I often share that I’ve attended a seminar or workshop. I’m charged by ideas flowing and the chance to expand my knowledge and contacts. That’s the lifelong learner and natural networker in me. And it’s critical to be aware of developments in the nonprofit world – and whenever possible, ahead of them. That’s true for me as a consultant, though it applies to everyone.
I’m frequently in an audience but last month I was a presenter as well. It’s not the first time. Still, it was a particularly valuable experience. Yes, I know conferences take up time – and we’re all pressed, without question. But there are good reasons to attend, whatever the topic. Let me give you a perspective I got from the panelist’s podium.
Meeting the Like-Minded
I presented at a New York Nonprofit (NYN) Media MarkCon event in Manhattan. My topic was social media – more of which I’ll share in a future blog. I did my homework and came to the conference well prepared to offer and discuss innovative approaches to how nonprofit board members can use social media as a tool and resource.
Both when engaging with my fellow panelists and responding to audience questions, I felt that great synergy of the like-minded coming together. There were different viewpoints, naturally, but everyone in the room had the common goal of getting new ideas and insights. Stop and consider the number of times that happens in a typical day. I’m not referring to what brings a staff together – the like-minded belief in your organization and mission. I mean interaction based on mutual interest that can spark everyone’s thinking and increase everybody’s knowledge. That’s what makes a conference time well spent and provides a dynamic takeaway worth the price of admission.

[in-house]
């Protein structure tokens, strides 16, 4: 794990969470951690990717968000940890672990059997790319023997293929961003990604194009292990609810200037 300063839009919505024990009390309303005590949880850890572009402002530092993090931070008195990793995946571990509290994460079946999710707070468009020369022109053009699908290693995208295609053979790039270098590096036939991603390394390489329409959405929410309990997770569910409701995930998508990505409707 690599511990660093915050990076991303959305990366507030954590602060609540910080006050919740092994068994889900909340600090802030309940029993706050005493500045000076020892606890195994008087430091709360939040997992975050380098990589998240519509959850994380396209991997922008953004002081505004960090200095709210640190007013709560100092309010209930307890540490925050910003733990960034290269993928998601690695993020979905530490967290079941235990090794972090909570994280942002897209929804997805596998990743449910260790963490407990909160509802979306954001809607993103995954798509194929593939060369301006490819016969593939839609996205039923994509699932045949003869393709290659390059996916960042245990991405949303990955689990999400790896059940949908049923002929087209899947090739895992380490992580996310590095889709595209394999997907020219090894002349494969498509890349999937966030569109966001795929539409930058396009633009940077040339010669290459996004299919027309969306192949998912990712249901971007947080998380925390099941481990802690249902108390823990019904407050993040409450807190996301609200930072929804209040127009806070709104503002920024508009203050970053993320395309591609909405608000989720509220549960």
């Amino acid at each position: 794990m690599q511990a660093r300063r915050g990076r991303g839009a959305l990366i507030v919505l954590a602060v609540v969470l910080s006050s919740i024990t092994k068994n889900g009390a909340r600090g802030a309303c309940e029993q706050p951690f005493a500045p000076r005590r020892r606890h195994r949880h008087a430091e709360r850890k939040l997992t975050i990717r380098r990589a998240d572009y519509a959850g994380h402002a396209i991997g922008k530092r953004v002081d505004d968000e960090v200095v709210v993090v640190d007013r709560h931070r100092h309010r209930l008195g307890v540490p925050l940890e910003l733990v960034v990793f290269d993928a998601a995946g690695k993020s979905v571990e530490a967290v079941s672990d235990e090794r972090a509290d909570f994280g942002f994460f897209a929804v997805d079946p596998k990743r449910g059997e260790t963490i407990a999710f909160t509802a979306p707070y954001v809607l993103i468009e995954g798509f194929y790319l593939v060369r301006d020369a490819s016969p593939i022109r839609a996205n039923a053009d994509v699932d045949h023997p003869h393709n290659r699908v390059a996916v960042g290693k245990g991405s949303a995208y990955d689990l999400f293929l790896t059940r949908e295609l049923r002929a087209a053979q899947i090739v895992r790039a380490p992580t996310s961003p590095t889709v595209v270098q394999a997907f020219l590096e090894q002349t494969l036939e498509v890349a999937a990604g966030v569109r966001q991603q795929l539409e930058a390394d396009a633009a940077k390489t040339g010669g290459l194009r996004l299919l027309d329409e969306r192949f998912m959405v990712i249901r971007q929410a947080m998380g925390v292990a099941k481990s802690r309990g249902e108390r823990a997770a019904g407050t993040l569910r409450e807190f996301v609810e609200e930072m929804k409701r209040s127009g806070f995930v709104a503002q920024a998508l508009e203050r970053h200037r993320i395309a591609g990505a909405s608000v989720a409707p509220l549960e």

Agreeing to Disagree
The flip side is the opportunity for debate. Generally speaking, it’s acceptable at conferences and seminars to challenge ideas. Fundamentally they’re settings for learning. Others will consider your views based on the strength of your argument. I’m not saying anyone wants to be shouted down, but from what I’ve seen that rarely happens. It’s civil disagreement and it can help in sifting information to get at what’s accurate and valuable.
I’m as straightforward a panelist as I am sharing with you here. I state my honest views and always feel that frankness is welcomed. In fact, in our social media discussion, an audience member thanked me for being candid about the effectiveness of some platforms. Again, think about staff meetings or board meetings – who often speaks, who tends toward silence and how much actual discussion takes place. Obviously, it’s not comparing apples to apples. Internal meetings are not conference sessions. But the contrast can make the conference atmosphere feel all the more refreshing.
I’m not starting a conference service, so I have no hidden agenda. Though, full disclosure: I’d be happy to be part of more panels. For the chance to connect and learn, to exchange ideas and experiences thoughtfully and honestly – it’s a great way to spend a day!
Have a presentation need? Let’s talk!